What are the differences between hubs, routers, and switches?

Hubs, switches, and routers have become the three swordsmen in network hardware. So, what is the difference between the three?


The conceptual difference between the three:

The hub belongs to the data link layer in the OSI model. It is the same as the transmission medium such as twisted pair, and does not require any software support or only requires little hardware management software. Cheap price is the biggest advantage, but because the hub is a shared device, resulting in heavy networks, the efficiency becomes very low, so we basically can not see the hub in the medium and large networks. Nowadays, hubs generally adopt full-duplex mode, and the transmission speed of common hubs on the market is generally 100Mbps.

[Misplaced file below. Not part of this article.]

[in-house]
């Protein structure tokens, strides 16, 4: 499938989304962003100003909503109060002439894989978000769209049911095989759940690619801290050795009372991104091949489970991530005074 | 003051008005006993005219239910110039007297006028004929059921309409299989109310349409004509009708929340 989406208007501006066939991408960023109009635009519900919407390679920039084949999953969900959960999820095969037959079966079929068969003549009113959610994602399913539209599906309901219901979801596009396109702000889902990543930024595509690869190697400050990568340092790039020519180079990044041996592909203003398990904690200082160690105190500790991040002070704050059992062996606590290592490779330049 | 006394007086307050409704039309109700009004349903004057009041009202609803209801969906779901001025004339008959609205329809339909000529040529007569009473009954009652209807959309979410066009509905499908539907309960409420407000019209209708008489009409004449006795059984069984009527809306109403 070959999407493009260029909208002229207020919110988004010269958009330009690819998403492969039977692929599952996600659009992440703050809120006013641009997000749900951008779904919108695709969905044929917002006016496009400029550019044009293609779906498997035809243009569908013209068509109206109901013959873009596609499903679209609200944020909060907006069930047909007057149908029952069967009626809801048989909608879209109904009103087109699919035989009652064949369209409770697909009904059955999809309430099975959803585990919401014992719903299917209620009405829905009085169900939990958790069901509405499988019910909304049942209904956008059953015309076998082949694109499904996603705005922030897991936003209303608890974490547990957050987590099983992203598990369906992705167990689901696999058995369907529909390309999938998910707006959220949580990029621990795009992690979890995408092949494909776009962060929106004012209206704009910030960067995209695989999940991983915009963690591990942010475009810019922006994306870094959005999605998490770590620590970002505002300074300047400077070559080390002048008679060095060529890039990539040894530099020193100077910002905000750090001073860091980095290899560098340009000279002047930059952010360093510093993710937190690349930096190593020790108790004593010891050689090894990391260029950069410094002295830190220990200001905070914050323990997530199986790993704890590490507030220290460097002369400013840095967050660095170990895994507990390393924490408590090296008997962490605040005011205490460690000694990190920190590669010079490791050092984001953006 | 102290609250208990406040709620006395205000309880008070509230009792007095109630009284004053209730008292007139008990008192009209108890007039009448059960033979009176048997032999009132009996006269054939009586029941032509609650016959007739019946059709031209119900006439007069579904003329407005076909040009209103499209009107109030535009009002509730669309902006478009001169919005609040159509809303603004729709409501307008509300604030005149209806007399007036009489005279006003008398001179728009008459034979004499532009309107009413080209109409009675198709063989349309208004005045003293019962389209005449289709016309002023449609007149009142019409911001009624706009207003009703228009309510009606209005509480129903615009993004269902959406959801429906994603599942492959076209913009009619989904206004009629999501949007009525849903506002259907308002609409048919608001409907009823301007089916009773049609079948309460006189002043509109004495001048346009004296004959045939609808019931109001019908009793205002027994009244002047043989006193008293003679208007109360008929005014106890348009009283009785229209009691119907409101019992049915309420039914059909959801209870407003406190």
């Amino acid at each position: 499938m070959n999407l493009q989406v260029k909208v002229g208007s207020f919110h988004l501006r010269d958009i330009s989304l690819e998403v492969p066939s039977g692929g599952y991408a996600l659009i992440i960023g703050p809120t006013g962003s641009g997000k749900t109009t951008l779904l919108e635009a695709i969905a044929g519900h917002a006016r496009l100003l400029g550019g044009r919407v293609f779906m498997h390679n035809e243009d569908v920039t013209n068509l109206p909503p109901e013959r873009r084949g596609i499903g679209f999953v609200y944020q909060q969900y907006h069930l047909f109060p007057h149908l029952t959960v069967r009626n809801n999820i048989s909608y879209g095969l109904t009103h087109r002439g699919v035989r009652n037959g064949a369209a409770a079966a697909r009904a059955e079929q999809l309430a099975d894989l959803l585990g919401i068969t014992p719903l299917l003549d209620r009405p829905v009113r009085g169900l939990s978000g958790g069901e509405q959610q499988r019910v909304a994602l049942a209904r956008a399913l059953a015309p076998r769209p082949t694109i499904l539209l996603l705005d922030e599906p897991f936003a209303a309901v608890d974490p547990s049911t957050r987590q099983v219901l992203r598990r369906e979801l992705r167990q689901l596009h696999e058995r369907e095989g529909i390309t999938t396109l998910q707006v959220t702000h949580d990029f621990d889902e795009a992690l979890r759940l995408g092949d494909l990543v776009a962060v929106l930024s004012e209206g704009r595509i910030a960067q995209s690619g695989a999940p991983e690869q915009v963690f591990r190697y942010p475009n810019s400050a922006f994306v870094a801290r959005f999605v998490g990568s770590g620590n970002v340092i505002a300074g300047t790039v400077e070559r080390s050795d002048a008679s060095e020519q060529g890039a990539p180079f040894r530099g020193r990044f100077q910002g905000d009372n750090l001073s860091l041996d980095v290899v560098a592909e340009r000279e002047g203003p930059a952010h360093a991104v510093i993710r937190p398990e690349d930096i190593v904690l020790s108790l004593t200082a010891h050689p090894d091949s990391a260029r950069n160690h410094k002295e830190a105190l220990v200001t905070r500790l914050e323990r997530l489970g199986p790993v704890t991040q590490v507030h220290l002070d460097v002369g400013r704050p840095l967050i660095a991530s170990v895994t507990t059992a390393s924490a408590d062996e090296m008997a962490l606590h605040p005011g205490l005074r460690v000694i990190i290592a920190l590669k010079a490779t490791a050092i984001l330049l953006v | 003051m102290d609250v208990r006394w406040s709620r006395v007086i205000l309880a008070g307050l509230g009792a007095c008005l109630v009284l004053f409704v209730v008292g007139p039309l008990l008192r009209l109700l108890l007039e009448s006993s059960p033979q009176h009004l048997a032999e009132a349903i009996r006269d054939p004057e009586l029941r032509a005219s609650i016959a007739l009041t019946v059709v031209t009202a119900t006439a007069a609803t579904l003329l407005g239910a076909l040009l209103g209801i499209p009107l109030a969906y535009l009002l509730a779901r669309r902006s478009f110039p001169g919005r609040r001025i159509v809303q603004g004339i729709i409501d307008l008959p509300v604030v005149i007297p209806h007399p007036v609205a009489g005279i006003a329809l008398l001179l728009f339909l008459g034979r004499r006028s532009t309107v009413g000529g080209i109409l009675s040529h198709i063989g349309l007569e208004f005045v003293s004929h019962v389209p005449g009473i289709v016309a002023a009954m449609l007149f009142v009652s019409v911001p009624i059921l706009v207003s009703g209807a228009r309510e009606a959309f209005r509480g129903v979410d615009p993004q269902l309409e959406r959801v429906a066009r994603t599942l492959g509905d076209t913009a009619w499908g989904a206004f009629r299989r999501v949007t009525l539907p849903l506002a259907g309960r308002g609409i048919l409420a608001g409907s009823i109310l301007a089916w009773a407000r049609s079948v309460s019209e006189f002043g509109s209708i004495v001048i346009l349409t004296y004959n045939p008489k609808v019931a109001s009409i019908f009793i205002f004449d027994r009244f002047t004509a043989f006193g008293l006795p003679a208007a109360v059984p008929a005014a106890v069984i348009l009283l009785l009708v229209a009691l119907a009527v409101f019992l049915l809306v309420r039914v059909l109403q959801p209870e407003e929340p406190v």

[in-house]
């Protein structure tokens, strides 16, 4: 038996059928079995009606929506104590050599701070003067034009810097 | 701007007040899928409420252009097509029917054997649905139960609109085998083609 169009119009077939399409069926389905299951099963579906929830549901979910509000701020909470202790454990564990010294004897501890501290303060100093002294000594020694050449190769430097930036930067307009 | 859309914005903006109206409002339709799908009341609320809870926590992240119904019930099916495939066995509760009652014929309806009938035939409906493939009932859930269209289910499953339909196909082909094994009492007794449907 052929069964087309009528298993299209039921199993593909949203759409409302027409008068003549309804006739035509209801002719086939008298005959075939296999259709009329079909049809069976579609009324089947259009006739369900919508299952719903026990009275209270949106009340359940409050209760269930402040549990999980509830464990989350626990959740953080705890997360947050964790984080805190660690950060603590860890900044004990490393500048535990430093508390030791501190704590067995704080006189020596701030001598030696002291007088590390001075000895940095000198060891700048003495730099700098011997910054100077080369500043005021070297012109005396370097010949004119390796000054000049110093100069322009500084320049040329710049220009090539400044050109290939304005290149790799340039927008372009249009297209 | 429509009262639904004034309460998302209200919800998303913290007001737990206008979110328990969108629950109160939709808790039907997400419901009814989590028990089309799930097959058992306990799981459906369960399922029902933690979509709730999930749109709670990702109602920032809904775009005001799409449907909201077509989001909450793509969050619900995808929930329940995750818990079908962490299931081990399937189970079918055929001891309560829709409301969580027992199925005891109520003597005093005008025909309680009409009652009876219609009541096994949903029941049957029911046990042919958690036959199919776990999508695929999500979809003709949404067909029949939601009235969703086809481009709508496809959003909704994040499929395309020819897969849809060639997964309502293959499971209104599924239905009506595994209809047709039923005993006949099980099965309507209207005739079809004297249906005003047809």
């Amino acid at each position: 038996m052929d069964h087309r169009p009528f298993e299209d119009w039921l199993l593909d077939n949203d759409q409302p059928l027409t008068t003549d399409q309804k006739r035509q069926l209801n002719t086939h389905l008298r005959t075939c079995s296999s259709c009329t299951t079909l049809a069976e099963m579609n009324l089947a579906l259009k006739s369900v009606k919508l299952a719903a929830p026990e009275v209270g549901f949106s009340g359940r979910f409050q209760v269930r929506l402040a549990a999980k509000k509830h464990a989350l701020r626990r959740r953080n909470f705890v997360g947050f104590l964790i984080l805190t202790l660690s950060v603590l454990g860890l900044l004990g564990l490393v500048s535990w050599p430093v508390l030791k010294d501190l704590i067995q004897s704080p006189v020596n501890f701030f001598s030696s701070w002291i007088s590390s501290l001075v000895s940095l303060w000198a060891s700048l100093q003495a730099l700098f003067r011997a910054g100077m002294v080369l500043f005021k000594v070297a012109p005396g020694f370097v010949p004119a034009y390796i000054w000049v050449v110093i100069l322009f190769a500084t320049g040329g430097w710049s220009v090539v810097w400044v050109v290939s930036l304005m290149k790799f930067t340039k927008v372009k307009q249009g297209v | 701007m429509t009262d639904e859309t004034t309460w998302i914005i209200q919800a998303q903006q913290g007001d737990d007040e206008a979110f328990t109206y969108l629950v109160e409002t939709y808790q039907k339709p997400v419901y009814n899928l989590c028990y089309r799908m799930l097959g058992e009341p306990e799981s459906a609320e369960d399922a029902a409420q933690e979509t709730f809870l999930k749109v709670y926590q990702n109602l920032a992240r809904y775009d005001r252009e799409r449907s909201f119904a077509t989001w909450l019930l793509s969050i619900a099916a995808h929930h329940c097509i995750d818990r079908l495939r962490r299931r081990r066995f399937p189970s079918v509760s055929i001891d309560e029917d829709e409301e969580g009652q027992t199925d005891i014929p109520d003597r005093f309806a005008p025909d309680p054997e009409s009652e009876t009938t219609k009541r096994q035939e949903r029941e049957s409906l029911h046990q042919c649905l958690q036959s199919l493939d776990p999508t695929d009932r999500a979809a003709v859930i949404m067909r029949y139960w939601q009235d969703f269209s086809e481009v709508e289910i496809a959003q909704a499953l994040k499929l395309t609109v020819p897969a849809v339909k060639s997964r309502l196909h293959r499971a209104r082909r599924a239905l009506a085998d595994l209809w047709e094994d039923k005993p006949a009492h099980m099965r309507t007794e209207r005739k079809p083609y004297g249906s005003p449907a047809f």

The switch is a network device based on MAC (hardware address of network card) identification, which can complete the function of encapsulating and forwarding data packets. The switch can "learn" the MAC address and store it in the internal address table. By establishing a temporary exchange path between the originator and the target receiver of the data frame, the data frame directly reaches the destination address from the original address.


The router  is a network device that works on the third layer (network layer) of OSI, has the ability to connect different types of networks, and can select a data transmission path. The router has three characteristics: working on the network layer, being able to connect to different types of networks, and being able to choose the path of data transmission.